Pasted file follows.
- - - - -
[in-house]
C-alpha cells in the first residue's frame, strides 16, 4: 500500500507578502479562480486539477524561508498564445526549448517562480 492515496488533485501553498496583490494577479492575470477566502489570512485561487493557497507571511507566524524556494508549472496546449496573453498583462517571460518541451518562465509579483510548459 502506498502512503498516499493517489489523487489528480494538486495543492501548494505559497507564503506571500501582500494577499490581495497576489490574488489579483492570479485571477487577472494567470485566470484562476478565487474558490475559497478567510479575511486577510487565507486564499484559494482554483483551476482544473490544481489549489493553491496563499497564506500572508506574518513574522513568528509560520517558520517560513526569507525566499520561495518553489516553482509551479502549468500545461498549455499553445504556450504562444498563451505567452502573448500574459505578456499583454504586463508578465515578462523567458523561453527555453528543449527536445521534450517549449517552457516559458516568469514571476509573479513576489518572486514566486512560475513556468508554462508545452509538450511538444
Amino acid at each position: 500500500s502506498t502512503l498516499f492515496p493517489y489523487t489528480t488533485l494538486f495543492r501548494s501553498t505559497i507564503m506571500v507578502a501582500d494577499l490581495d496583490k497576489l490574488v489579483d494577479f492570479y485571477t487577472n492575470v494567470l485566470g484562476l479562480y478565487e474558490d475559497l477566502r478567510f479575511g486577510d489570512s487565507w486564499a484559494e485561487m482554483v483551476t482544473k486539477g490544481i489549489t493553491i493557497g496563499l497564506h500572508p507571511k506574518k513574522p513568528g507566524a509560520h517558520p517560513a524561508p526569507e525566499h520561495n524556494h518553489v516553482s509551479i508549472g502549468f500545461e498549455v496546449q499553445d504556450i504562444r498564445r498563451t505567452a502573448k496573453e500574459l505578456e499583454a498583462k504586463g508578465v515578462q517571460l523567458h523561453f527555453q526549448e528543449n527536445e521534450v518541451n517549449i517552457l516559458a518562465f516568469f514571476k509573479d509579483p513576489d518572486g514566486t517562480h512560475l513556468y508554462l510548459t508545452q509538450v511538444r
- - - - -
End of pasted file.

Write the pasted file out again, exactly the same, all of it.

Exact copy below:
[in-house]
C-alpha cells in the first residue's frame, strides 16, 4: 500500500507578502479562480486539477524561508498564445526549448517562480 492515496488533485501553498496583490494577479492575470477566502489570512485561487493557497507571511507566524524556494508549472496546449496573453498583462517571460518541451518562465509579483510548459 502506498502512503498516499493517489489523487489528480494538486495543492501548494505559497507564503506571500501582500494577499490581495497576489490574488489579483492570479485571477487577472494567470485566470484562476478565487474558490475559497478567510479575511486577510487565507486564499484559494482554483483551476482544473490544481489549489493553491496563499497564506500572508506574518513574522513568528509560520517558520517560513526569507525566499520561495518553489516553482509551479502549468500545461498549455499553445504556450504562444498563451505567452502573448500574459505578456499583454504586463508578465515578462523567458523561453527555453528543449527536445521534450517549449517552457516559458516568469514571476509573479513576489518572486514566486512560475513556468508554462508545452509538450511538444
Amino acid at each position: 500500500s502506498t502512503l498516499f492515496p493517489y489523487t489528480t488533485l494538486f495543492r501548494s501553498t505559497i507564503m506571500v507578502a501582500d494577499l490581495d496583490k497576489l490574488v489579483d494577479f492570479y485571477t487577472n492575470v494567470l485566470g484562476l479562480y478565487e474558490d475559497l477566502r478567510f479575511g486577510d489570512s487565507w486564499a484559494e485561487m482554483v483551476t482544473k486539477g490544481i489549489t493553491i493557497g496563499l497564506h500572508p507571511k506574518k513574522p513568528g507566524a509560520h517558520p517560513a524561508p526569507e525566499h520561495n524556494h518553489v516553482s509551479i508549472g502549468f500545461e498549455v496546449q499553445d504556450i504562444r498564445r498563451t505567452a502573448k496573453e500574459l505578456e499583454a498583462k504586463g508578465v515578462q517571460l523567458h523561453f527555453q526549448e528543449n527536445e521534450v518541451n517549449i517552457l516559458a518562465f516568469f514571476k509573479d509579483p513576489d518572486g514566486t517562480h512560475l513556468y508554462l510548459t508545452q509538450v511538444r